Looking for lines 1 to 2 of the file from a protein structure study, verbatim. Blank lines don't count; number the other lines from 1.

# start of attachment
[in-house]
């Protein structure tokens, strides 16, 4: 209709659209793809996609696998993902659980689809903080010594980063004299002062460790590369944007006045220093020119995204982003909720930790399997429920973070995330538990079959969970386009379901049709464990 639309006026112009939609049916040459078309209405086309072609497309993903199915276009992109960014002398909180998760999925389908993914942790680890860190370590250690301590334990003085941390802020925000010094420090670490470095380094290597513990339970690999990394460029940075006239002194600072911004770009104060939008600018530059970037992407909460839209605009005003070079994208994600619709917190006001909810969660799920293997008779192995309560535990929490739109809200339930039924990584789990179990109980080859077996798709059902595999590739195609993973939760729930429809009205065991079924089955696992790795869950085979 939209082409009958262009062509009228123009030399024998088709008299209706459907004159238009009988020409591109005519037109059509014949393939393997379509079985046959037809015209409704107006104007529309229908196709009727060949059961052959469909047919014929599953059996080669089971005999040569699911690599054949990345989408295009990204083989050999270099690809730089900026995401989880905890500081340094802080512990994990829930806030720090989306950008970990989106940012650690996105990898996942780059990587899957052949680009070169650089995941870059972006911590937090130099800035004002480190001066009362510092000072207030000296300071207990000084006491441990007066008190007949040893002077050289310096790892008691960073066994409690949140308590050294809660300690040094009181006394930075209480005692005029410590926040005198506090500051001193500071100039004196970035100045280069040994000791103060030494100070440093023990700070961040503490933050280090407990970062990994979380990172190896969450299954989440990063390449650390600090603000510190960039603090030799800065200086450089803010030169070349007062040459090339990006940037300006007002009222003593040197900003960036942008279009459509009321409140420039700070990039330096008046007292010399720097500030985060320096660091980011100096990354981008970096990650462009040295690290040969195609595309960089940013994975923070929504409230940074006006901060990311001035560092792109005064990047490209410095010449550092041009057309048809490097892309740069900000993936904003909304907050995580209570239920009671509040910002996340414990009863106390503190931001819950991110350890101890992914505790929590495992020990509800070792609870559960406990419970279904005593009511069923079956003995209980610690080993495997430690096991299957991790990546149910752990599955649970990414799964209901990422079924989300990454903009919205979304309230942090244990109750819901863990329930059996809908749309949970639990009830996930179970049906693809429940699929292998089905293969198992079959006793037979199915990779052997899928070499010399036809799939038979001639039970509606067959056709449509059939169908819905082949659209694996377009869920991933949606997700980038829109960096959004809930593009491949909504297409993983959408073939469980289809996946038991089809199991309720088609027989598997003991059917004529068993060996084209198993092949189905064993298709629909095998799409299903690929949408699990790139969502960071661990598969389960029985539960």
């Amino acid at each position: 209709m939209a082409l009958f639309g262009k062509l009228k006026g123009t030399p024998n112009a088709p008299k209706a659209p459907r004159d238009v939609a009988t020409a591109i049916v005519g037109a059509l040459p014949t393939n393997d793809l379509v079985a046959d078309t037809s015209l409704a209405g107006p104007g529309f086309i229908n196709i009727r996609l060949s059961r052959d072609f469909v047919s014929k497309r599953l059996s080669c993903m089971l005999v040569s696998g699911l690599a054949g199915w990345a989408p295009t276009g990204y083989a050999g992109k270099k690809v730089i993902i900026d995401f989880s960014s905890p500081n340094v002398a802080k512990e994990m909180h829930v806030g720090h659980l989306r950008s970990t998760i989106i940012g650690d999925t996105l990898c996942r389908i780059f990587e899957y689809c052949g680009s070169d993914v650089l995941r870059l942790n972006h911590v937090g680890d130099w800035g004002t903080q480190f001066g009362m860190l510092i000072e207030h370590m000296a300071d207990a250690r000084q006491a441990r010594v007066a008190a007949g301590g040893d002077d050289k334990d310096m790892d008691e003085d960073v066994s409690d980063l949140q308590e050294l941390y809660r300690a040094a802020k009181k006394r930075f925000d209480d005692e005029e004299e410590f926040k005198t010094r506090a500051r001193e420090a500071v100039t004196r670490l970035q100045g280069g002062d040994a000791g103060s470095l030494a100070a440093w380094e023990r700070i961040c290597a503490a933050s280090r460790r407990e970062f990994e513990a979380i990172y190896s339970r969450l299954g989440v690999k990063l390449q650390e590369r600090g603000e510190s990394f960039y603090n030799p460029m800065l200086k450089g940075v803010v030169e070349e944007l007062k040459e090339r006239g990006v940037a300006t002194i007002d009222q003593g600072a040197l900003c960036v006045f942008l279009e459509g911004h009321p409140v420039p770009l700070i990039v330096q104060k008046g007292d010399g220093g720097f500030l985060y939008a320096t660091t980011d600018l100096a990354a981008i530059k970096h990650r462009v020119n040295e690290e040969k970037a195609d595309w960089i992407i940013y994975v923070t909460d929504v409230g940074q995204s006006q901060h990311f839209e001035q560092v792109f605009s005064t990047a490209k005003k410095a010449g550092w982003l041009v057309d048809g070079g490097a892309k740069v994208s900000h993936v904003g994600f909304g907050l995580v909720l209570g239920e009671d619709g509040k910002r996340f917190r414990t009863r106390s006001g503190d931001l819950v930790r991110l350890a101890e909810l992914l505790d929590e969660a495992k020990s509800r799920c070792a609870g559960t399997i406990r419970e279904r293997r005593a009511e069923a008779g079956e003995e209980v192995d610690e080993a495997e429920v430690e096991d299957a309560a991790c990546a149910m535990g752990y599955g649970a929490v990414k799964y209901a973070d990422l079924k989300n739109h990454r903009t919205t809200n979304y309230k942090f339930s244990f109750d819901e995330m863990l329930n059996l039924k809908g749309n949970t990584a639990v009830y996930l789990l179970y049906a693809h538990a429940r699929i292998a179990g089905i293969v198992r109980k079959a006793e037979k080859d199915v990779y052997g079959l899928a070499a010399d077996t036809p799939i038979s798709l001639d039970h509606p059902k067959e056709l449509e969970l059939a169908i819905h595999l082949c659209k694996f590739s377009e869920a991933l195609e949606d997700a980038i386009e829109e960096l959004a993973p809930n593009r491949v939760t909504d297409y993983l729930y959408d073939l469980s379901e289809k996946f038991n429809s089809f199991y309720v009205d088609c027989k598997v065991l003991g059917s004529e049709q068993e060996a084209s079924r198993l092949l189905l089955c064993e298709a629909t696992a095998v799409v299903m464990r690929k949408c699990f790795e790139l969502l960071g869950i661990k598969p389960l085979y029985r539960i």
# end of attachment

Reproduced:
[in-house]
């Protein structure tokens, strides 16, 4: 209709659209793809996609696998993902659980689809903080010594980063004299002062460790590369944007006045220093020119995204982003909720930790399997429920973070995330538990079959969970386009379901049709464990 639309006026112009939609049916040459078309209405086309072609497309993903199915276009992109960014002398909180998760999925389908993914942790680890860190370590250690301590334990003085941390802020925000010094420090670490470095380094290597513990339970690999990394460029940075006239002194600072911004770009104060939008600018530059970037992407909460839209605009005003070079994208994600619709917190006001909810969660799920293997008779192995309560535990929490739109809200339930039924990584789990179990109980080859077996798709059902595999590739195609993973939760729930429809009205065991079924089955696992790795869950085979 939209082409009958262009062509009228123009030399024998088709008299209706459907004159238009009988020409591109005519037109059509014949393939393997379509079985046959037809015209409704107006104007529309229908196709009727060949059961052959469909047919014929599953059996080669089971005999040569699911690599054949990345989408295009990204083989050999270099690809730089900026995401989880905890500081340094802080512990994990829930806030720090989306950008970990989106940012650690996105990898996942780059990587899957052949680009070169650089995941870059972006911590937090130099800035004002480190001066009362510092000072207030000296300071207990000084006491441990007066008190007949040893002077050289310096790892008691960073066994409690949140308590050294809660300690040094009181006394930075209480005692005029410590926040005198506090500051001193500071100039004196970035100045280069040994000791103060030494100070440093023990700070961040503490933050280090407990970062990994979380990172190896969450299954989440990063390449650390600090603000510190960039603090030799800065200086450089803010030169070349007062040459090339990006940037300006007002009222003593040197900003960036942008279009459509009321409140420039700070990039330096008046007292010399720097500030985060320096660091980011100096990354981008970096990650462009040295690290040969195609595309960089940013994975923070929504409230940074006006901060990311001035560092792109005064990047490209410095010449550092041009057309048809490097892309740069900000993936904003909304907050995580209570239920009671509040910002996340414990009863106390503190931001819950991110350890101890992914505790929590495992020990509800070792609870559960406990419970279904005593009511069923079956003995209980610690080993495997430690096991299957991790990546149910752990599955649970990414799964209901990422079924989300990454903009919205979304309230942090244990109750819901863990329930059996809908749309949970639990009830996930179970049906693809429940699929292998089905293969198992079959006793037979199915990779052997899928070499010399036809799939038979001639039970509606067959056709449509059939169908819905082949659209694996377009869920991933949606997700980038829109960096959004809930593009491949909504297409993983959408073939469980289809996946038991089809199991309720088609027989598997003991059917004529068993060996084209198993092949189905064993298709629909095998799409299903690929949408699990790139969502960071661990598969389960029985539960």